Hi Luz – we have a number of other coupon codes. Drop us a line at info [at] with your email address and we’ll send another one over to you.

  2. Alan Algee November 14, 2017 at 8:03 pm - Reply

    If we are talking to a patient through Meet on our end but the patient is on a different platform (e.g. the free version of Google), does this mean that the conference is no longer HIPAA compliant?

    • Josh Ablett January 2, 2018 at 3:55 pm - Reply

      Hi – if you’re using Meet as part of the paid G Suite offering, and you’ve (1) signed the HIPAA BAA and (2) confirmed that all of the settings are configured the right way to be HIPAA compliant, then your whole session (both on your side and the patient’s side) would be HIPAA compliant. Great question!

  3. Clarence May 17, 2018 at 4:40 pm - Reply

    Great info – thanks! Are both the $5/user and $10/user plans HIPAA compliant? What are the benefits of the top tier plan?

    • Josh Ablett May 18, 2018 at 2:05 pm - Reply

      Yes, they can both be made HIPAA-compliant. The main differences between the two plans are that the more expensive plan has more storage shared across Gmail and Google Drive, plus the more expensive plan has a formal records retention product (called Vault). Most small practices we work with start with the $5 plan (and archive their email instead of deleting it), and then bump up to the $10/month plan if they need it. Hope that helps!

  4. Ron September 19, 2018 at 10:56 pm - Reply

    I spoke with Google and was advised the BAA didn’t extend to Outlook users. Was this accurate, the rep didn’t seem to sure?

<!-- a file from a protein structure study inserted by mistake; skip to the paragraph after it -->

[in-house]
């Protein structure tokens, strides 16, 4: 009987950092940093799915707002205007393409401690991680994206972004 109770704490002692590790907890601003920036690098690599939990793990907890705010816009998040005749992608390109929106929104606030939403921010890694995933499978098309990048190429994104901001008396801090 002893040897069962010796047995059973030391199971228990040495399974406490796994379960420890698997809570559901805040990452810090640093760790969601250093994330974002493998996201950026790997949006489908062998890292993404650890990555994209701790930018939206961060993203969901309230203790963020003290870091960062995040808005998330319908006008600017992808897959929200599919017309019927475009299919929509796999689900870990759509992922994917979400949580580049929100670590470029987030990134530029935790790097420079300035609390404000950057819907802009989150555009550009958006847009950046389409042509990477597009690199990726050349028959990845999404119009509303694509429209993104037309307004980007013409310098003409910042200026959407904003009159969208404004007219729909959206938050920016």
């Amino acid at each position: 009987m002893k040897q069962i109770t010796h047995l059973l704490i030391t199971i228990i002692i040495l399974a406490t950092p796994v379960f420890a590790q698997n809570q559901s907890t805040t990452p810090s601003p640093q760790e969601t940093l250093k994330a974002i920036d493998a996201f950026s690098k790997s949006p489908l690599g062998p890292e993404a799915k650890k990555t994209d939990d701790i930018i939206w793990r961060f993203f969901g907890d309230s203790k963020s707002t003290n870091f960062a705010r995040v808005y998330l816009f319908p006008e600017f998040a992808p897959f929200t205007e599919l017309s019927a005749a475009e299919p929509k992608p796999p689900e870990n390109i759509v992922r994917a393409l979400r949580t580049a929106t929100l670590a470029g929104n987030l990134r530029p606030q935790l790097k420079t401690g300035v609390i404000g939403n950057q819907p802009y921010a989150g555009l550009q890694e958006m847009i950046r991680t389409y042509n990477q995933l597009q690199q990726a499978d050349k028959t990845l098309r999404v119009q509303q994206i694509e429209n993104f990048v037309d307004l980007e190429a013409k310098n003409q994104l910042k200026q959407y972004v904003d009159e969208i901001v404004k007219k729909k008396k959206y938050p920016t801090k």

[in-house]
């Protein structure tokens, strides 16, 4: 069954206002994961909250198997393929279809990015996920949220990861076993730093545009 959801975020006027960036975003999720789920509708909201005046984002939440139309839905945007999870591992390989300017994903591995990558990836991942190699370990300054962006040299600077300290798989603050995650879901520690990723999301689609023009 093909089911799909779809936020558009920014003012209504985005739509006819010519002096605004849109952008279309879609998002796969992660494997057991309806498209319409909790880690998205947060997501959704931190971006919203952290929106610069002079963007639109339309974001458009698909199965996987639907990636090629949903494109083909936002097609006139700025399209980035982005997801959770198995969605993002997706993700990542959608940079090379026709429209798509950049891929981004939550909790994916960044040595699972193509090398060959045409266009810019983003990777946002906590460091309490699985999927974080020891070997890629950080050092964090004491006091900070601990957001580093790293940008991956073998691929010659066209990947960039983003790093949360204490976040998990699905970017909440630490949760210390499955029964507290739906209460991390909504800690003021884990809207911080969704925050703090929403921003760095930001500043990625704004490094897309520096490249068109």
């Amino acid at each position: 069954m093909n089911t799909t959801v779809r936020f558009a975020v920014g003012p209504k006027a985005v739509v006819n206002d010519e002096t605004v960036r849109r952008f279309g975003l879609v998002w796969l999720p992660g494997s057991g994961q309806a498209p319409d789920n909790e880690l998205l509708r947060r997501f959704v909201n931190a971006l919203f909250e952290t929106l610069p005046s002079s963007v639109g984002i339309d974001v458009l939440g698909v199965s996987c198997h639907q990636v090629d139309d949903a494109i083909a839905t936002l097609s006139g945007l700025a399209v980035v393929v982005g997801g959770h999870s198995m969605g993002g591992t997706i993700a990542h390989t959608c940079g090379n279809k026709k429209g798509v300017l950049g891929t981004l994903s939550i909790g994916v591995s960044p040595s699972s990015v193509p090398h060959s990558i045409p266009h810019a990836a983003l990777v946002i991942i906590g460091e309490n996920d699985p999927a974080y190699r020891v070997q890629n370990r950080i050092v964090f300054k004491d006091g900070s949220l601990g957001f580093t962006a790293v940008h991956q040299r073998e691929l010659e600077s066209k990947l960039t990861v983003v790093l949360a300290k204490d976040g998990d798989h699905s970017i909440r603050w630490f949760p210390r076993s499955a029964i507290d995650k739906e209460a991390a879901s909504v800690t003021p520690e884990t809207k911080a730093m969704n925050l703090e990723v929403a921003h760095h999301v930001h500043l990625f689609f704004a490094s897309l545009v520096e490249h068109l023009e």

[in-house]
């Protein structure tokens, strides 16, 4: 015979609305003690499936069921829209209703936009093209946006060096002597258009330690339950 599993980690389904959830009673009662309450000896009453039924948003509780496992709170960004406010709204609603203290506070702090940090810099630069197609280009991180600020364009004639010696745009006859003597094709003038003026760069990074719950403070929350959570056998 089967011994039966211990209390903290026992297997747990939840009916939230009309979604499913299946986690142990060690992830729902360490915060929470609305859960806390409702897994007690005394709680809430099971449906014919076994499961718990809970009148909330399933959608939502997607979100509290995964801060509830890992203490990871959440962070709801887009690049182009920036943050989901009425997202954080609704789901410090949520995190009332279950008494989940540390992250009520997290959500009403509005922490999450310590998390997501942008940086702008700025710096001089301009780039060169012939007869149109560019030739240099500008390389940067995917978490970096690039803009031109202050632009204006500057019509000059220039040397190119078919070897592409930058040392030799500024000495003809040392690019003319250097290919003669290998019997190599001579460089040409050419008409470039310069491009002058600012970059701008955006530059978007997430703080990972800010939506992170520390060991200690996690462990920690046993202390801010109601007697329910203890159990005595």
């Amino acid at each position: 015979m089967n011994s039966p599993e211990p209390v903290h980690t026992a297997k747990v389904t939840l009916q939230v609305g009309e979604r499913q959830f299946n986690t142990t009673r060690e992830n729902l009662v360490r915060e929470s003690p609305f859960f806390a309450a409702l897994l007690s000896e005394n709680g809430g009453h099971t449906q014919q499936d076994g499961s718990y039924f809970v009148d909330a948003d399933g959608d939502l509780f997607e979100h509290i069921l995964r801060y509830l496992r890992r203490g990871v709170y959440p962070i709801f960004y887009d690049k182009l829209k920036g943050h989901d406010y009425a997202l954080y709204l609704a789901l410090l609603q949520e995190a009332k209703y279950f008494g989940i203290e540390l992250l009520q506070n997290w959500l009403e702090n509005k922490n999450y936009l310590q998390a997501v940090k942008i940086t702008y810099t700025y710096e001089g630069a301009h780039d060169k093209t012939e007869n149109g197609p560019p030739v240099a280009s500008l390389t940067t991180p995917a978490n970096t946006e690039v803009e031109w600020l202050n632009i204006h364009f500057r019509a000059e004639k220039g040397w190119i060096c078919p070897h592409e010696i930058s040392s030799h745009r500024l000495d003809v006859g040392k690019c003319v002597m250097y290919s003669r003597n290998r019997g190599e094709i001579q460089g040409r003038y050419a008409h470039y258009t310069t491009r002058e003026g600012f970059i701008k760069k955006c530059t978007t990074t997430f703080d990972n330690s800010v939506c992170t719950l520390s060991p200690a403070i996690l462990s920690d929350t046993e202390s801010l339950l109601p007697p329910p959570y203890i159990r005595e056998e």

• Josh Ablett September 26, 2018 at 12:43 pm - Reply

      What we’ve learned in talking to vendors about HIPAA is that they default to saying “no” unless they’ve been told to explicitly say “yes.” Unfortunately, that means vendors often give incomplete answers, which scares people off.

      We asked Google the same question, but really challenged them on why they said “no.” After a number and back and forth conversations, we got to the real answer:

      First, Outlook is made by Microsoft, not Google, so Google will never assert that your use of Outlook is HIPAA-compliant. If you’re using Outlook, then you need to make sure that your computer is configured to be HIPAA compliant (either on your own or working with a service like ours). Once the email lands in Outlook, HIPAA compliance is 100% on your shoulders, not Google’s.

      Second, Google Contacts is not covered by the HIPAA BAA with Google, so you should never use Contacts to store PHI. This relates to Outlook because the Outlook sync utility (GSSMO) syncs emails, calendars, AND contacts. If you’re confident that you’re not storing PHI in contacts, then you should be fine. If you are, then you should (1) stop and (2) disable the syncing of Contacts in Outlook. To disable syncing of contacts, it requires some hardcore Registry updates, so feel free to Contact us for instructions.

      Lastly, the connection between your Outlook and Google’s servers is encrypted when you’re using GSSMO, so that part is definitely compliant with HIPAA.

      So Outlook can definitely be used with G Suite in a way that’s compliant with HIPAA. You just need to make sure it’s configured correctly and that you’re doing all the right things to protect PHI on your computer, and not just in the cloud.

      Hope that helps!

  5. Scott Jacques January 6, 2019 at 3:18 am - Reply

    To your list of 3 items under the question of “So is G Suite HIPAA compliant?” we are in compliance with #s 1 & 2. However as to #3 your guidance is rather vague. What else is required if #1 & 2 are satisfied?

    • Josh Ablett January 7, 2019 at 1:57 pm - Reply

      Hi – it’s more than we can cover in a brief online article. The rule of thumb we usually tell our clients is that it should take you 3 – 5 hours to set up a new G Suite implementation properly. Here’s a more detailed whitepaper that provides more information:

      Thanks for the question!